Nanotechnology may promise miracles for humans, but it seems that it spells death for plants. There have been fascinating reports on how researchers are using particles that are 1/100,000 the width of a human hair to deliver drugs to specific cells in the body.
Touted future cancer cures and fire resistant material aside there have been a number of uses for carbon nanotubes. These are the cylindrical carbon molecules that are used in biomedical engineering and medical chemistry. They can carry proteins, nucleic acids and drugs along with them and deliver them to specific cells and organs.
However the effect of nanoparticles on plants has not been studied in much detail so far. A fact that Dr Nan Yao and his team in China hope to remedy. They have been treating the cells of rice and Arabidopsis with carbon nanotubes and assessed the impact.
They have studied the cells for viability, damage to DNA, and the presence of reactive oxygen species. They have found that nanotubes are not exactly 100% healthy for plants due to the nanotoxicity can kill off the plant.
Dr. Yao and his team of researchers isolated cells from rice as well as from the model plant species Arabidopsis. The researchers treated these cells with carbon nanotubes, and then assessed the cells for viability, damage to DNA, and the presence of reactive oxygen species.
The researchers found an increase in levels of the reactive oxygen species hydrogen peroxide. Reactive oxygen species cause oxidative stress to cells, and this stress can result in programmed cell death. Dr. Yao and his colleagues discovered that the effect of carbon nanotubes on cells was dosage dependent—the greater the dose, the greater the likelihood of cell death. In contrast, cells exposed to carbon particles that were not nanotubes did not suffer any ill effects, demonstrating that the size of the nanotubes is a factor in their toxicity.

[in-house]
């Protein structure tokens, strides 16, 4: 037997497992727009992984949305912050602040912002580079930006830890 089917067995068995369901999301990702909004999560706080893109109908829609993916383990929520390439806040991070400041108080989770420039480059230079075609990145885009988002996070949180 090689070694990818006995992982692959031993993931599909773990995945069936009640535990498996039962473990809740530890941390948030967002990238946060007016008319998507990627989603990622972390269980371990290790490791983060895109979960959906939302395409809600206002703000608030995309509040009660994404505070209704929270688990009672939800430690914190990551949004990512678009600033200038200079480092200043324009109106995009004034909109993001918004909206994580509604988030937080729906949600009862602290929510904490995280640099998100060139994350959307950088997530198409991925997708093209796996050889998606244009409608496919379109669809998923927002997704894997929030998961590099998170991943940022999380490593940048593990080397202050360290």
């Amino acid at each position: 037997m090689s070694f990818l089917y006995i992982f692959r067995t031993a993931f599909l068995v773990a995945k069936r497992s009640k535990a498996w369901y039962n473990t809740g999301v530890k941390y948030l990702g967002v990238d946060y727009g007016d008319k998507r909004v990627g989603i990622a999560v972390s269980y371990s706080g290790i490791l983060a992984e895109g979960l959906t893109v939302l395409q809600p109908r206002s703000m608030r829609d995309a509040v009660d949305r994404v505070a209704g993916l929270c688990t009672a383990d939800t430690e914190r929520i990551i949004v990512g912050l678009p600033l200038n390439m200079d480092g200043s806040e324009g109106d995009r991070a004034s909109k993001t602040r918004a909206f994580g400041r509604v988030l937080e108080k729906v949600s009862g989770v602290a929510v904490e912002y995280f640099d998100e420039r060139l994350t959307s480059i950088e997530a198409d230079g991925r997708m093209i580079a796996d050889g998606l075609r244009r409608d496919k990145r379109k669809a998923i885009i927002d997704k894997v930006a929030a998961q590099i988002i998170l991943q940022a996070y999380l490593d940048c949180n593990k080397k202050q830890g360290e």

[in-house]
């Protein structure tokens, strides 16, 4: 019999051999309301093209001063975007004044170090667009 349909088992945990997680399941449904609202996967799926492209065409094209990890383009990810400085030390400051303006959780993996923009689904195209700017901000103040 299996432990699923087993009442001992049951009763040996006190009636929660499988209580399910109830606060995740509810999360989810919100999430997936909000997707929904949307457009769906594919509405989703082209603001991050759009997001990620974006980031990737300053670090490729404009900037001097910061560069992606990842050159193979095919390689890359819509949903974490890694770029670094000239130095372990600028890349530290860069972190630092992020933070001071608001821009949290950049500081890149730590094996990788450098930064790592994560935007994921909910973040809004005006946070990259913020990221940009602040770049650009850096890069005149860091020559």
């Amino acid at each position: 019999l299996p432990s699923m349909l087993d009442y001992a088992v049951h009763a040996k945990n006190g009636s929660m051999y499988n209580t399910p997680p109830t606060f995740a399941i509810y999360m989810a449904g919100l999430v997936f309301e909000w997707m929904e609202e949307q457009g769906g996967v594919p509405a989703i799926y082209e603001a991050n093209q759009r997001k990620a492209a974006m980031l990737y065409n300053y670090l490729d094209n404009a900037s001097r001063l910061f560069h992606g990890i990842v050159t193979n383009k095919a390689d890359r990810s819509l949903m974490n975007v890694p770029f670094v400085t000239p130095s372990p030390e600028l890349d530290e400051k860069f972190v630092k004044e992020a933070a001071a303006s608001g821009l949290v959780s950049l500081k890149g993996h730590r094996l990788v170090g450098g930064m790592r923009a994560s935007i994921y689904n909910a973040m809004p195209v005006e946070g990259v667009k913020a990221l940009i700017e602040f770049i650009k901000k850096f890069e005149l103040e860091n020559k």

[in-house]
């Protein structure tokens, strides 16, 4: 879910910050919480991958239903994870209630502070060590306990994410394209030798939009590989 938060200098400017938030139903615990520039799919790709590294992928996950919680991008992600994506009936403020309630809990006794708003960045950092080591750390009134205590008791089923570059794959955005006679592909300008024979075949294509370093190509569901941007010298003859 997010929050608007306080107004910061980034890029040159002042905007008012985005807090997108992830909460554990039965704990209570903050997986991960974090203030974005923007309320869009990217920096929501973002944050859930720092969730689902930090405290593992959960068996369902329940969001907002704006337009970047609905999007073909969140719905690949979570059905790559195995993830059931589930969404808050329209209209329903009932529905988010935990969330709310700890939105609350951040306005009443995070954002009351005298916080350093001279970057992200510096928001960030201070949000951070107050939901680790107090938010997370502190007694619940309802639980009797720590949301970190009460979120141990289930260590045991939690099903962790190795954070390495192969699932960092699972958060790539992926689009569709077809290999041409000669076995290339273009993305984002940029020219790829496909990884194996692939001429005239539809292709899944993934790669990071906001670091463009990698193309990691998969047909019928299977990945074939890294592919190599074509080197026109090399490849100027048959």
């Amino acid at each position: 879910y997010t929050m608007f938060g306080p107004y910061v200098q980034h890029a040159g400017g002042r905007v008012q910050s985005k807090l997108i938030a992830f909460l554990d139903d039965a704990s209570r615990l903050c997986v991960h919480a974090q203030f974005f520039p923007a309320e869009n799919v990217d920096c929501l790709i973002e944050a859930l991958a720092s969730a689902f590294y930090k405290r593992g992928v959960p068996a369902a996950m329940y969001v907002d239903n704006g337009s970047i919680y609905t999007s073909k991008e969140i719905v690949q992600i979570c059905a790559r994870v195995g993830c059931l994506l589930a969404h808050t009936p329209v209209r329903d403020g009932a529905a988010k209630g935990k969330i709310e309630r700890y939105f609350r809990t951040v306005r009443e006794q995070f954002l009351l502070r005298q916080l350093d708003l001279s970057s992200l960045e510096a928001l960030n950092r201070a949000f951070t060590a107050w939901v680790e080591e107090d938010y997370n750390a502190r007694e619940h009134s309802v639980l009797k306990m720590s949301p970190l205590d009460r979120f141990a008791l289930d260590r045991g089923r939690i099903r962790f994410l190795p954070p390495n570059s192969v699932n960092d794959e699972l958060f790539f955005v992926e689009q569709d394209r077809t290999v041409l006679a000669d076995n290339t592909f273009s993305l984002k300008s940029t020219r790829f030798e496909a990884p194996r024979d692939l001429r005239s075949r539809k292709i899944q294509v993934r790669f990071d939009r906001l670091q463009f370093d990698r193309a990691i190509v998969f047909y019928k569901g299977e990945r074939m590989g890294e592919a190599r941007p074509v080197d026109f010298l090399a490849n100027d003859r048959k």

"Nanotechnology has a large scope of potential applications in the agriculture industry, however, the impact of nanoparticles have rarely been studied in plants," Dr. Yao said. "We found that nanomaterials could induce programmed cell death in plant cells."
Despite the scientists' observations that carbon nanotubes had toxic effects on plant cells, the use of nanotechnology in the agriculture industry still has great promise. The scientists only observed programmed cell death as a temporary response following the injection of the nanotubes and did not observe further changes a day and a half after the nanotube treatments. Also, the researchers did not observe death at the tissue level, which indicates that injecting cells with carbon nanotubes caused only limited injury.
"The current study has provided evidence that certain carbon nanoparticles are not 100% safe and have side effects on plants, suggesting that potential risks of nanotoxicity on plants need to be assessed," Dr. Yao stated. In the future, Dr. Yao and colleagues are interested in investigating whether other types of nanoparticles may also have toxic effects on plant cells. "We would like to create a predictive toxicology model to track nanoparticles."
Only once scientists have critically examined the risks of nanoparticles can they take advantage of the tremendous potential benefits of this new technology.